Besides being black and female, I am also an only child; which places me in a whole additional category of stereotypes. Someone asked me once what it was like to be an only child? In my entire existence I had never had anyone ask me that question because there is always that presumption of what being an only child was like. So no one cared to ask before.
It always bothered me that even as a kid, that people assumed I got everything I ever wanted. It was off-putting that even the most innocent indulgence for myself was perceived as selfish. I don’t deny that there were (and still are) perks to being an only child but believe me there were times I would have preferred the “assumed” disadvantages of having siblings. This is not to showcase a life style of indulgence or preference but to express and maybe clarify the myths that follow the term “only child.”
Obvious perks of being the only child is that you really get to know yourself. I mean REALLY get to know yourself but how does one gauge that knowledge of self when you have nothing to compare it too. I mean other “only children” don’t typically hang out with other only children (at least I didn’t). Both of my parents had siblings. Regardless of the dynamics of those sibling relationships, they still had a familiarity with the basic concept of having brothers and/or sisters. Being an only child, there isn’t that pleasurable option of having someone to look up to or having someone to look up to you. It is easy to contend that one would still have your parents or aunts and uncles to look up to and that is probably true in most cases. I have only imagined what it would have been like to have that one or two individual(s) to confide in about the daily frustrations. There is no one to share childhood memories with or to know “exactly” where you’re coming from because they’ve been there too. It’s a very isolating feeling. As a child you don’t recognize how such disadvantages affect you until you try to pursue healthy relationships as an adult.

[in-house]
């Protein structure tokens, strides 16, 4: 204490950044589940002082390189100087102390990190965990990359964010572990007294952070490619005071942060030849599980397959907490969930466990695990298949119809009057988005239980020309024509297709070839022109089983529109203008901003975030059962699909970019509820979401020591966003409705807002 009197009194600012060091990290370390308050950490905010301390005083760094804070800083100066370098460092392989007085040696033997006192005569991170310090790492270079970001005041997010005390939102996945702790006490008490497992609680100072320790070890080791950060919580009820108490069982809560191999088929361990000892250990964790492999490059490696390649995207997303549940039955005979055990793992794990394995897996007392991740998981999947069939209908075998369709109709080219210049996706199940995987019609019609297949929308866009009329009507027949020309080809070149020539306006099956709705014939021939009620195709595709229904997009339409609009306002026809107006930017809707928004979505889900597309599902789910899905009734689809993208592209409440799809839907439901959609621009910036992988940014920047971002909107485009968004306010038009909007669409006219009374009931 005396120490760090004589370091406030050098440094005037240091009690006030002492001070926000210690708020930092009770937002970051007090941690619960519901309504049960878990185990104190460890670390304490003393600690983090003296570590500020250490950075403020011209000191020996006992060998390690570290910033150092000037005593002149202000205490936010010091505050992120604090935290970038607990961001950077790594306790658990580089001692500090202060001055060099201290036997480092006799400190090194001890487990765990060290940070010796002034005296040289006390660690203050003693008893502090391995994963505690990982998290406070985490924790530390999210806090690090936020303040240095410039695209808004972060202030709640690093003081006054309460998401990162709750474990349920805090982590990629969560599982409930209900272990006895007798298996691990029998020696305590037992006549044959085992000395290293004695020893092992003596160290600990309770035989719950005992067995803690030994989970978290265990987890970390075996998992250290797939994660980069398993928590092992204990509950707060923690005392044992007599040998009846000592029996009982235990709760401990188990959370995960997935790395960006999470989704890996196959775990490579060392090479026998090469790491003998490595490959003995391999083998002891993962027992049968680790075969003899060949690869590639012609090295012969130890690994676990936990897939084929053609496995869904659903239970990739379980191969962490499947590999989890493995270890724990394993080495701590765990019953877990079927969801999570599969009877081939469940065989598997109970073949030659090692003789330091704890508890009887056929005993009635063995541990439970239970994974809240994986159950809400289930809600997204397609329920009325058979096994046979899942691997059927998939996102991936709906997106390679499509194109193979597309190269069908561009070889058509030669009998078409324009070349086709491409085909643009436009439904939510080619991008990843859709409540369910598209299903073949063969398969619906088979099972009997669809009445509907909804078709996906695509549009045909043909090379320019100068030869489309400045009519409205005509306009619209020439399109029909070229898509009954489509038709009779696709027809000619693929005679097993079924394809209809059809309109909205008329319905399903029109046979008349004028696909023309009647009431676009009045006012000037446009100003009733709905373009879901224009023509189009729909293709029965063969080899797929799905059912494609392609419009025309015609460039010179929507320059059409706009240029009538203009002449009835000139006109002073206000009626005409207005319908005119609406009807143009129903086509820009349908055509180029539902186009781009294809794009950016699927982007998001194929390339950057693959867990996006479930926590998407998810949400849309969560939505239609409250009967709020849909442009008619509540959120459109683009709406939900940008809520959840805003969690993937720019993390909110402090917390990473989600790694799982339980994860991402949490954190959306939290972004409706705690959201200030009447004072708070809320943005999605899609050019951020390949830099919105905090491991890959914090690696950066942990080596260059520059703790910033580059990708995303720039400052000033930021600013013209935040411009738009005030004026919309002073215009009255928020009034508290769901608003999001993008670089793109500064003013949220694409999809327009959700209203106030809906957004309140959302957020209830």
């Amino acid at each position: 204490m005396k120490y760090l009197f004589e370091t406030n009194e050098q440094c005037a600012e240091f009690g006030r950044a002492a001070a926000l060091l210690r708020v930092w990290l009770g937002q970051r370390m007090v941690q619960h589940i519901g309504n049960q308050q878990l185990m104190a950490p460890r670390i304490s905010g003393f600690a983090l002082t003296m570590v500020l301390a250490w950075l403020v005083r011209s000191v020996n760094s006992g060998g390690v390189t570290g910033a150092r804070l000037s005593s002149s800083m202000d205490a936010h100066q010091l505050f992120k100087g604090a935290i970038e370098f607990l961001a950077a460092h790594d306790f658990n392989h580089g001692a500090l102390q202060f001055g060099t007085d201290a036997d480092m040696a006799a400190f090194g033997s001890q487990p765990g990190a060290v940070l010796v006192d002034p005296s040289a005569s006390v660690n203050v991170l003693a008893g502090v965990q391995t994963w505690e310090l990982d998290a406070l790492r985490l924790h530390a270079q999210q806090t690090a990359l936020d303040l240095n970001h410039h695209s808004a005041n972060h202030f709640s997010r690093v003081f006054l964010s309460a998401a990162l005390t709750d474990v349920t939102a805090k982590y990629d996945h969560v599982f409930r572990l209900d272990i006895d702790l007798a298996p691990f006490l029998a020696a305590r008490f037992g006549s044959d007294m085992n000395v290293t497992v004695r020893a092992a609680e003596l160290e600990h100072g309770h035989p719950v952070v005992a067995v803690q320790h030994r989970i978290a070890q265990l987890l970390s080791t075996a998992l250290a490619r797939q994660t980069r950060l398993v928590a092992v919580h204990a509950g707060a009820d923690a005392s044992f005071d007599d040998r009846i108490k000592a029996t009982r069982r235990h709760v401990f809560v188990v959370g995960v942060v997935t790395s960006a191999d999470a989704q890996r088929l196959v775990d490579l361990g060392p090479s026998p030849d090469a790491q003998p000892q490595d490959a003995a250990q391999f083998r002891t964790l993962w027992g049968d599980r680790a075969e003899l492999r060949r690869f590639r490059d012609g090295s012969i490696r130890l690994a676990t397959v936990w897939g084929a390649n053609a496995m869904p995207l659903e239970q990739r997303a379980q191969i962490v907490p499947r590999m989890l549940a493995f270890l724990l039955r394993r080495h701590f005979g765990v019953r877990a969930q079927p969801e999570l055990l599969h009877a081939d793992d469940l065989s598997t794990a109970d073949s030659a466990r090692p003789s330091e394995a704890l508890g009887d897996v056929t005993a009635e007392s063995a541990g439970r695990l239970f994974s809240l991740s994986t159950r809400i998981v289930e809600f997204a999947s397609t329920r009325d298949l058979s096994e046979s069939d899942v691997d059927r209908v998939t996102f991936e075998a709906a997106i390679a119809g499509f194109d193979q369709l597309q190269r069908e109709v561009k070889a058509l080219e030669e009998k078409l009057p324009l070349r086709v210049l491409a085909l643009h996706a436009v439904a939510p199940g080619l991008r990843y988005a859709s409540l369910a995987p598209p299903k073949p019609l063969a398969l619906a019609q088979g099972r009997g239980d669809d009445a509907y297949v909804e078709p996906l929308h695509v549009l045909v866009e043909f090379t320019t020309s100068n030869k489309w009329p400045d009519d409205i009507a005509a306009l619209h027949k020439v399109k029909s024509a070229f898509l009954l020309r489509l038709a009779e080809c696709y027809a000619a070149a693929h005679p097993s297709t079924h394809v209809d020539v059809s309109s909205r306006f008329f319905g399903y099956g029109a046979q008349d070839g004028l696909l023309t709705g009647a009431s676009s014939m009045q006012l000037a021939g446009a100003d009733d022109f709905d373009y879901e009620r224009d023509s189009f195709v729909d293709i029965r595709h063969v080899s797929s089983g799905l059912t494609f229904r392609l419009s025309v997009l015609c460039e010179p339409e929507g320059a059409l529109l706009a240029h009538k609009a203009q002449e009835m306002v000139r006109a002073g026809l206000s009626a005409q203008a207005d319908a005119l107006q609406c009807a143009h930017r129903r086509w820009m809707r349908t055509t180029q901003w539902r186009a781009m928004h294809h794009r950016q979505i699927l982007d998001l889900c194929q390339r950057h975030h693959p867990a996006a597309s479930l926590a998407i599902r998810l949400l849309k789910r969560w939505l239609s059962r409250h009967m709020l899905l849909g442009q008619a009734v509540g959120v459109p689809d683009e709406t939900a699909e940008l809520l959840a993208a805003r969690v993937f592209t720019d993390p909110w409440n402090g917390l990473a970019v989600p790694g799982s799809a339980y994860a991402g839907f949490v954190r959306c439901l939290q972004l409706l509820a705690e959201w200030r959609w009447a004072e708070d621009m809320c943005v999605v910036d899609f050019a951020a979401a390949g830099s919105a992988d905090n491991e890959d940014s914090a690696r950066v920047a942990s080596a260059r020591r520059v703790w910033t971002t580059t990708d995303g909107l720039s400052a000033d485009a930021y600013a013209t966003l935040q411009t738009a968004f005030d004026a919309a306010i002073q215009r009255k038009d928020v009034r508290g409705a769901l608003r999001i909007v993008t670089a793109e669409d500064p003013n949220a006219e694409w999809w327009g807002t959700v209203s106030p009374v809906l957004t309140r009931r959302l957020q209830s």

YES I had all the cool toys to play with but never really had the pleasure of playing with others. Of course I had friends, extended family and while it did suffice it was never quite the same (I could only imagine) as having a sibling. I remember watching my sons who are four years apart dedicating time after chores and homework to play action figures together. It was simply intriguing to watch to young minds collaborate their imaginations to create a moment; a moment of many that they would reflect on later in life and smile about. I craved those moments. As an only child your imagination is really all you have. The imagination of an only child can be a curse and blessing. A blessing if this child has a healthy perspective but a curse if this child is not properly taught the boundaries of their imagination. I was one of those kids, in my own opinion, that didn’t necessarily have the healthiest perspective of my imagination. My reality and my imagination often crossed one another creating a fantasy misconstrued as a lie. No, my story is not a reflection on all only children. This is my story and only my story which was greatly affected by my family dynamics.